The world is waiting on tenterhooks for the outcome of the Federal Reserve’s monetary policy meeting, with the US central bank widely expected to announce its first interest rate hike in nearly a decade tonight.
Barring “unanticipated shocks”, Fed members are expected to vote to lift rates by quarter to half a percentage point from their current historic low. After years at record low rates, lift-off on short-term rates would have huge implications for markets worldwide.
When is it?
The Federal Open Markets Committee (FOMC) will release its statement at 2pm ET (that’s 7pm in London), after which the Fed’s chief Janet Yellen will hold a press conference.
Why rates are expected to rise
Yellen has been hinting for months that she wants to see rates rise before the year is out, calling a December rate hike a “live possibility” as recently as last month.
After a shaky start to the autumn, the FOMC voted to hold fire on a September rate hike, but at their October meeting, committee members all but confirmed that we were ready for a December lift-off, barring any “unanticipated shocks”.
Since then, US jobs data has been robust, and Janet Yellen recently commented that as the country nudges closer to full employment, her confidence in a rate hike was “bolstered”.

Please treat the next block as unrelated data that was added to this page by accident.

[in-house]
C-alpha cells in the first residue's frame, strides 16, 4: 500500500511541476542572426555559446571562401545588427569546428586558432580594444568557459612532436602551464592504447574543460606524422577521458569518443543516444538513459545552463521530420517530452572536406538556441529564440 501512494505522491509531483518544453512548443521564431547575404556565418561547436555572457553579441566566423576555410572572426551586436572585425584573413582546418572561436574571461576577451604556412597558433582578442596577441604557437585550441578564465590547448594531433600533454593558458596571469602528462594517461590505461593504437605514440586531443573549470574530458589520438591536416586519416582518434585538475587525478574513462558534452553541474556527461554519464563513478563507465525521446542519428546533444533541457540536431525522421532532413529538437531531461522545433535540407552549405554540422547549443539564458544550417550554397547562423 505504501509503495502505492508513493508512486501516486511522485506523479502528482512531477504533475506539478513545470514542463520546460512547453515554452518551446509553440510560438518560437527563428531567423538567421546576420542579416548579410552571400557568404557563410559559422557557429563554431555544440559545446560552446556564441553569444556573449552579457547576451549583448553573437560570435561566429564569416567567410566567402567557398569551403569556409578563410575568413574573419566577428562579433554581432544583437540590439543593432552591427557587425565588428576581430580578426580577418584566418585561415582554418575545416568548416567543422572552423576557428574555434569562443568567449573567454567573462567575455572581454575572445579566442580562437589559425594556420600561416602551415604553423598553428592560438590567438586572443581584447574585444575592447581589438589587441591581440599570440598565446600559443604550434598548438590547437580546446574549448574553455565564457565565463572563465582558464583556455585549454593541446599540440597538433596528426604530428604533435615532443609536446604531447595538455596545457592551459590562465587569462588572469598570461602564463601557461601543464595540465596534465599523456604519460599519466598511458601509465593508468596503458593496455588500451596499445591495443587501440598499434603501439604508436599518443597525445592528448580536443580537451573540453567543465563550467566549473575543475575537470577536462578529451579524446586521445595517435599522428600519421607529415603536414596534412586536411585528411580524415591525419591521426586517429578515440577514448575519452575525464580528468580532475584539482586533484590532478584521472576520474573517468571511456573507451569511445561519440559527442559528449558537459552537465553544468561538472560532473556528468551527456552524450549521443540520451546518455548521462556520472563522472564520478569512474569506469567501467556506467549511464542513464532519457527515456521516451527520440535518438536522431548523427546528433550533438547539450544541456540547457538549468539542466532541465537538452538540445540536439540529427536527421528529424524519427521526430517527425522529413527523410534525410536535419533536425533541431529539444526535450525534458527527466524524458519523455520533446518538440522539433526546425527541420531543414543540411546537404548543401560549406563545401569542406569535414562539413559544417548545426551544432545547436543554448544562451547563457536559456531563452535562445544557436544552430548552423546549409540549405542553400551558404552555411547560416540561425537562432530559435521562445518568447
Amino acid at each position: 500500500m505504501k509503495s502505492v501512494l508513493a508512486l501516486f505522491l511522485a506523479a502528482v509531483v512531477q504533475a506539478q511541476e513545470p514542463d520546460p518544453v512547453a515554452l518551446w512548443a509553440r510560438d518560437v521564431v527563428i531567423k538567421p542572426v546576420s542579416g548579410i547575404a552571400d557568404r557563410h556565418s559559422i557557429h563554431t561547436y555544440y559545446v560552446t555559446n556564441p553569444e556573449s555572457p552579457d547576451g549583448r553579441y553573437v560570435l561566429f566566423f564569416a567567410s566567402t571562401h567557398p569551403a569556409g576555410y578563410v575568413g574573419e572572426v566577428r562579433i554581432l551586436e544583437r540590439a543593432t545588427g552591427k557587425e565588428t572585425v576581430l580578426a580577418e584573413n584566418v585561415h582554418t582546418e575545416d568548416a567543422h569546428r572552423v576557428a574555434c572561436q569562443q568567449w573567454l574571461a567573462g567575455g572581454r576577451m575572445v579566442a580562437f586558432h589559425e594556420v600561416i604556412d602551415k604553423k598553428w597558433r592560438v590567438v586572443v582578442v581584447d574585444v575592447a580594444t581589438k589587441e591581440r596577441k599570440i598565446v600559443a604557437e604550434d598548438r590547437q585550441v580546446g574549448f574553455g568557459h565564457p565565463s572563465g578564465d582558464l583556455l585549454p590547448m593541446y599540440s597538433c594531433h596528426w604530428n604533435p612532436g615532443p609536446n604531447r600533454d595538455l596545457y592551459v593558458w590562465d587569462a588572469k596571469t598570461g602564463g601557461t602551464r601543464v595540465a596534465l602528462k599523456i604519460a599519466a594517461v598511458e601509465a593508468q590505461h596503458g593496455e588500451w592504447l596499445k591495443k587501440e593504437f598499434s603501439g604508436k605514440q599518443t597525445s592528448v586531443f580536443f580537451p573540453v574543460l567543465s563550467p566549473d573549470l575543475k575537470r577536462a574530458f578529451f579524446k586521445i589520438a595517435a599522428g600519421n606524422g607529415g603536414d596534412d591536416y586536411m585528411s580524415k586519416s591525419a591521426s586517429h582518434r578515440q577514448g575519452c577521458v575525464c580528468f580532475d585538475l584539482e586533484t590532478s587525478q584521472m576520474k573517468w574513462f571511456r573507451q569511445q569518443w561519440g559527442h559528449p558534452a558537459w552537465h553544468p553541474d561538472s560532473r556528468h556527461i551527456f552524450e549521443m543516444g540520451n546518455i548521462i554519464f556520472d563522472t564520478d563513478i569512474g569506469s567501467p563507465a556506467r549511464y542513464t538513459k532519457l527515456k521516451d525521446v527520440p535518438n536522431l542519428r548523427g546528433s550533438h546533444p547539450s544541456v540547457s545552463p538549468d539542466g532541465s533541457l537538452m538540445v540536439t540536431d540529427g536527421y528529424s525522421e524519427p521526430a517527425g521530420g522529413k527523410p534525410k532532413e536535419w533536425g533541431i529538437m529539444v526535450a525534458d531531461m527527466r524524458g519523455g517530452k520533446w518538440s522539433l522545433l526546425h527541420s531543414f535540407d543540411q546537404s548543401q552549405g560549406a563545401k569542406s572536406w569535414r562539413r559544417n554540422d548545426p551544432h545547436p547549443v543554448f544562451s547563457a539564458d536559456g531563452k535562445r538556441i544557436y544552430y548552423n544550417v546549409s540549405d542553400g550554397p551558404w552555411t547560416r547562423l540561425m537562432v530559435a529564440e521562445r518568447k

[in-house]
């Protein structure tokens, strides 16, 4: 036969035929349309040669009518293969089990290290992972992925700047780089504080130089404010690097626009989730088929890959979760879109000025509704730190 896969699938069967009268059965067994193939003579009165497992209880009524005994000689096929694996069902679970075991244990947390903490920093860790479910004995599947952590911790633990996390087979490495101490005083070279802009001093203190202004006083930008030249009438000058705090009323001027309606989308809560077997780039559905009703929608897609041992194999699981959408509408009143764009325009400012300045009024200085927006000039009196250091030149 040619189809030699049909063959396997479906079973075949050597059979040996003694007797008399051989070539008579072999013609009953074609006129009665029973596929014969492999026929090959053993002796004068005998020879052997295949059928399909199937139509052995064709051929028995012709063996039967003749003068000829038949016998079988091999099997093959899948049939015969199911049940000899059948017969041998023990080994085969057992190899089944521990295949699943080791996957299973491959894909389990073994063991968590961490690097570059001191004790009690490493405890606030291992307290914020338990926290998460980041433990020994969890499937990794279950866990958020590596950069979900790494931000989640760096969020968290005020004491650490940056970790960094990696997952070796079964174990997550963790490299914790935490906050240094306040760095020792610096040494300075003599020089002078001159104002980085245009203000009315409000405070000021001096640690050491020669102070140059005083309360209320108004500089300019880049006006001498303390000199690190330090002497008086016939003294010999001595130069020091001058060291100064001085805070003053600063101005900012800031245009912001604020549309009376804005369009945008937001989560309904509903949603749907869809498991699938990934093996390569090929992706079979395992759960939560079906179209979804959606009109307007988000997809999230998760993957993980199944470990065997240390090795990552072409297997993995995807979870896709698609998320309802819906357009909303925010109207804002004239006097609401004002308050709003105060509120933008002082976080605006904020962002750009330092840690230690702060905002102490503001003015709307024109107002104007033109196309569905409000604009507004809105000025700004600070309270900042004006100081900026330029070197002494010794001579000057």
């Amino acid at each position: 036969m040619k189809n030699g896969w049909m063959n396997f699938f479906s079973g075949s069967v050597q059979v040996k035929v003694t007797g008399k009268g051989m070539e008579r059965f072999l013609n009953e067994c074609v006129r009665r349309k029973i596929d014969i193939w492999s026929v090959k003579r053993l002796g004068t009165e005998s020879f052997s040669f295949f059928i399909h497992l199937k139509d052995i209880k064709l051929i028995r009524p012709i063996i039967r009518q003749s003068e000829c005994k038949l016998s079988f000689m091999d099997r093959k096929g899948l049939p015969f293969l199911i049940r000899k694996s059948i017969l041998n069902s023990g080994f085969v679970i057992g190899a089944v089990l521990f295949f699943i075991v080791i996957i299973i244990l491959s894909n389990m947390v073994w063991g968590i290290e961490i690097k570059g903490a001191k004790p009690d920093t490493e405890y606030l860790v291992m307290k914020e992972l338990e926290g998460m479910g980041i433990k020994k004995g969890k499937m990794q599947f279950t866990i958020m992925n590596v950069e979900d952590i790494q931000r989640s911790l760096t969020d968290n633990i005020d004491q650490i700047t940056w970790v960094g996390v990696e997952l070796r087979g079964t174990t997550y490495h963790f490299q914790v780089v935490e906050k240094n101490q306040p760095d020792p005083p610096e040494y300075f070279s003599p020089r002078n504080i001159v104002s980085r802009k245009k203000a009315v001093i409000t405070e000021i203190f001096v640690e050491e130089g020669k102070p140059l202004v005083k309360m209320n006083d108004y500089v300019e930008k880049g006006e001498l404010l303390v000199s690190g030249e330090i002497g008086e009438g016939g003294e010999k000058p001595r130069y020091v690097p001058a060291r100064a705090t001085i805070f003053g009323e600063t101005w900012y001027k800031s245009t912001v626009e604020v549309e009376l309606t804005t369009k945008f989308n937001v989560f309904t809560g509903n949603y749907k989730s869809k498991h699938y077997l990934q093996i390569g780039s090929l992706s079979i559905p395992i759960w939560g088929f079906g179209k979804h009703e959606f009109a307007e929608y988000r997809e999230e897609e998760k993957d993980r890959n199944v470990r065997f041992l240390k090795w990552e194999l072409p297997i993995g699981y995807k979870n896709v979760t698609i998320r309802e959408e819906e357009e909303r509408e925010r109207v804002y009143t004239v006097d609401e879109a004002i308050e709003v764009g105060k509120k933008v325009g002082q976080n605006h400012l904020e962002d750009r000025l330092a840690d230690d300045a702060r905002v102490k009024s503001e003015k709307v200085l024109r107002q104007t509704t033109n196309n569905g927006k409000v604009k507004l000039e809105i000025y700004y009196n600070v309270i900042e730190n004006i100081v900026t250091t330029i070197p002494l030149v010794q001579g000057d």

Why it’s interesting
Interest rate changes used to be little more than dull news from a central bank, but in the US and UK, that’s all changed in the past decade.
The Fed hasn’t raised interest rates since 2006, keeping them at a historic low of 0.25 per cent for the past eight years. The Bank of England, for its part, has kept the UK rate unchanged at 0..5 per cent for 79 consecutive months.
A US rate hike is not just a sign of the the US economy’s strength, it’ll also have a huge impact on everything from emerging markets, holding their breath to see if the move to tighten sends the dollar soaring, to mortgage rates.
The best pun
Okay, now for the really important bit: What rate hike jokes are going to get you the most laughs and adulation on social media when the moment comes?
The Fed’s big decision coincides with the release of a new film you may have heard of: Star Wars: The Force Awakens, so naturally economics and sci-fi fans have been punning around The Fed Awakens for the better part of the week.
Sorry, though: it may be too late to steal this one as your own.
Can we do a one-day ban on Fed/Star Wars puns? Like, "the Fed Awakens"? Or, are we just gonna ride this thing out?— Paul Vigna (@paulvigna) December 15, 2015